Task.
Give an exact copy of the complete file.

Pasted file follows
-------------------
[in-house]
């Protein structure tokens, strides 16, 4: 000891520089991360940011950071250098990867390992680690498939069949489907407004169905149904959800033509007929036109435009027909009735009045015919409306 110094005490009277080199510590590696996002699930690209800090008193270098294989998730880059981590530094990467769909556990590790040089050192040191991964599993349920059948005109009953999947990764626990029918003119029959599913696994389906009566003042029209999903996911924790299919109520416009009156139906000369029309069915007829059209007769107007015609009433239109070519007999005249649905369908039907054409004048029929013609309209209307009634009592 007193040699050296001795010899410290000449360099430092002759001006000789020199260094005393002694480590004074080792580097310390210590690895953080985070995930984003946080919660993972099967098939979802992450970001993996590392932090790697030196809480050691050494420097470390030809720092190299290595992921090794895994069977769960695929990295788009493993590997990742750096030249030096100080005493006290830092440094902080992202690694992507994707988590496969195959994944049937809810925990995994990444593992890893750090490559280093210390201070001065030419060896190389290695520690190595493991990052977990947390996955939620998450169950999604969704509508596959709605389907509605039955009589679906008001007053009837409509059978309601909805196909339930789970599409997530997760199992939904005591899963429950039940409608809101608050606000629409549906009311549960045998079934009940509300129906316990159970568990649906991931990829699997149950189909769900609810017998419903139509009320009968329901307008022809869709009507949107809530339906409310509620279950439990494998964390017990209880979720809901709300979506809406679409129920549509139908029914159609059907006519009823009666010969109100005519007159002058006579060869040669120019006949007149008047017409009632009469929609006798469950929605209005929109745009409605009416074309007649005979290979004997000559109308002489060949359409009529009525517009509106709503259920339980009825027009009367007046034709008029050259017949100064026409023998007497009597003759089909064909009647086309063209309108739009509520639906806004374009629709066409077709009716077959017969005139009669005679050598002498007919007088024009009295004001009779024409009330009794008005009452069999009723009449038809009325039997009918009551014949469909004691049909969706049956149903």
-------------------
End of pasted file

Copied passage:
[in-house]
């Protein structure tokens, strides 16, 4: 000891520089991360940011950071250098990867390992680690498939069949489907407004169905149904959800033509007929036109435009027909009735009045015919409306 110094005490009277080199510590590696996002699930690209800090008193270098294989998730880059981590530094990467769909556990590790040089050192040191991964599993349920059948005109009953999947990764626990029918003119029959599913696994389906009566003042029209999903996911924790299919109520416009009156139906000369029309069915007829059209007769107007015609009433239109070519007999005249649905369908039907054409004048029929013609309209209307009634009592 007193040699050296001795010899410290000449360099430092002759001006000789020199260094005393002694480590004074080792580097310390210590690895953080985070995930984003946080919660993972099967098939979802992450970001993996590392932090790697030196809480050691050494420097470390030809720092190299290595992921090794895994069977769960695929990295788009493993590997990742750096030249030096100080005493006290830092440094902080992202690694992507994707988590496969195959994944049937809810925990995994990444593992890893750090490559280093210390201070001065030419060896190389290695520690190595493991990052977990947390996955939620998450169950999604969704509508596959709605389907509605039955009589679906008001007053009837409509059978309601909805196909339930789970599409997530997760199992939904005591899963429950039940409608809101608050606000629409549906009311549960045998079934009940509300129906316990159970568990649906991931990829699997149950189909769900609810017998419903139509009320009968329901307008022809869709009507949107809530339906409310509620279950439990494998964390017990209880979720809901709300979506809406679409129920549509139908029914159609059907006519009823009666010969109100005519007159002058006579060869040669120019006949007149008047017409009632009469929609006798469950929605209005929109745009409605009416074309007649005979290979004997000559109308002489060949359409009529009525517009509106709503259920339980009825027009009367007046034709008029050259017949100064026409023998007497009597003759089909064909009647086309063209309108739009509520639906806004374009629709066409077709009716077959017969005139009669005679050598002498007919007088024009009295004001009779024409009330009794008005009452069999009723009449038809009325039997009918009551014949469909004691049909969706049956149903």